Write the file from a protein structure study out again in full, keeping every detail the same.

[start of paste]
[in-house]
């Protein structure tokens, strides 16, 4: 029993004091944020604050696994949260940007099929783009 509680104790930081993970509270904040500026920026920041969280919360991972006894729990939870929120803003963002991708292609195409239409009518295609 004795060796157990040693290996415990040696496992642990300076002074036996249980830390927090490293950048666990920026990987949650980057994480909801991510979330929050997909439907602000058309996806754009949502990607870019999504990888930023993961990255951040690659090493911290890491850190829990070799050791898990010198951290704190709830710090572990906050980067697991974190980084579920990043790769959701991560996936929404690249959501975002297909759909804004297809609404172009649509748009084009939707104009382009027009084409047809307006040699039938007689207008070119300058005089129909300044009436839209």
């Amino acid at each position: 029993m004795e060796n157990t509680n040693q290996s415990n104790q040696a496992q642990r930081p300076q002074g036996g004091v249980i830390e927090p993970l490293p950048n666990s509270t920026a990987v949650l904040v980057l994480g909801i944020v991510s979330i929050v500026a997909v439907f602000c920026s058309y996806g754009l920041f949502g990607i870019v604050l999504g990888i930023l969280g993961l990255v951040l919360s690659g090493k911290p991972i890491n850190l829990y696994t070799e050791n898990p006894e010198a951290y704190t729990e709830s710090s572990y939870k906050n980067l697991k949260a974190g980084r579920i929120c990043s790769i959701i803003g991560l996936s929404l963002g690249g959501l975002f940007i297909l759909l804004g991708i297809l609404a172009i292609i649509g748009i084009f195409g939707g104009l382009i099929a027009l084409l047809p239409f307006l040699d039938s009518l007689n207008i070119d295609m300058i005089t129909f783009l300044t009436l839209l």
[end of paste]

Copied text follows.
[in-house]
């Protein structure tokens, strides 16, 4: 029993004091944020604050696994949260940007099929783009 509680104790930081993970509270904040500026920026920041969280919360991972006894729990939870929120803003963002991708292609195409239409009518295609 004795060796157990040693290996415990040696496992642990300076002074036996249980830390927090490293950048666990920026990987949650980057994480909801991510979330929050997909439907602000058309996806754009949502990607870019999504990888930023993961990255951040690659090493911290890491850190829990070799050791898990010198951290704190709830710090572990906050980067697991974190980084579920990043790769959701991560996936929404690249959501975002297909759909804004297809609404172009649509748009084009939707104009382009027009084409047809307006040699039938007689207008070119300058005089129909300044009436839209």
């Amino acid at each position: 029993m004795e060796n157990t509680n040693q290996s415990n104790q040696a496992q642990r930081p300076q002074g036996g004091v249980i830390e927090p993970l490293p950048n666990s509270t920026a990987v949650l904040v980057l994480g909801i944020v991510s979330i929050v500026a997909v439907f602000c920026s058309y996806g754009l920041f949502g990607i870019v604050l999504g990888i930023l969280g993961l990255v951040l919360s690659g090493k911290p991972i890491n850190l829990y696994t070799e050791n898990p006894e010198a951290y704190t729990e709830s710090s572990y939870k906050n980067l697991k949260a974190g980084r579920i929120c990043s790769i959701i803003g991560l996936s929404l963002g690249g959501l975002f940007i297909l759909l804004g991708i297809l609404a172009i292609i649509g748009i084009f195409g939707g104009l382009i099929a027009l084409l047809p239409f307006l040699d039938s009518l007689n207008i070119d295609m300058i005089t129909f783009l300044t009436l839209l």